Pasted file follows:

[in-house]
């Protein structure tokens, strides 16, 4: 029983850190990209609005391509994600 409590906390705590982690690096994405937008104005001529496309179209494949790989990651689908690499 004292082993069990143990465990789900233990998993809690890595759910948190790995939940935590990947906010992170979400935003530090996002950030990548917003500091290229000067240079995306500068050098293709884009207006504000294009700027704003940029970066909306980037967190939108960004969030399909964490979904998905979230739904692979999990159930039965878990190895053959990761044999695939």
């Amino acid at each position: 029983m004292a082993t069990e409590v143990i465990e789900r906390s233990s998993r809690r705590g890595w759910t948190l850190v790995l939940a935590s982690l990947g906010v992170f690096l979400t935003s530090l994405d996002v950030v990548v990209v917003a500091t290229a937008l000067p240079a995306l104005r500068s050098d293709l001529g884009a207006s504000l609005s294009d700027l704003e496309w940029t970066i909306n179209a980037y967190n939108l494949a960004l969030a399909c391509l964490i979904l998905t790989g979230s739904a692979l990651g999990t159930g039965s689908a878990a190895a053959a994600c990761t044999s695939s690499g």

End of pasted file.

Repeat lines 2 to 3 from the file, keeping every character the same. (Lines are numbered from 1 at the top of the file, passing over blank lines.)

């Protein structure tokens, strides 16, 4: 029983850190990209609005391509994600 409590906390705590982690690096994405937008104005001529496309179209494949790989990651689908690499 004292082993069990143990465990789900233990998993809690890595759910948190790995939940935590990947906010992170979400935003530090996002950030990548917003500091290229000067240079995306500068050098293709884009207006504000294009700027704003940029970066909306980037967190939108960004969030399909964490979904998905979230739904692979999990159930039965878990190895053959990761044999695939």
């Amino acid at each position: 029983m004292a082993t069990e409590v143990i465990e789900r906390s233990s998993r809690r705590g890595w759910t948190l850190v790995l939940a935590s982690l990947g906010v992170f690096l979400t935003s530090l994405d996002v950030v990548v990209v917003a500091t290229a937008l000067p240079a995306l104005r500068s050098d293709l001529g884009a207006s504000l609005s294009d700027l704003e496309w940029t970066i909306n179209a980037y967190n939108l494949a960004l969030a399909c391509l964490i979904l998905t790989g979230s739904a692979l990651g999990t159930g039965s689908a878990a190895a053959a994600c990761t044999s695939s690499g």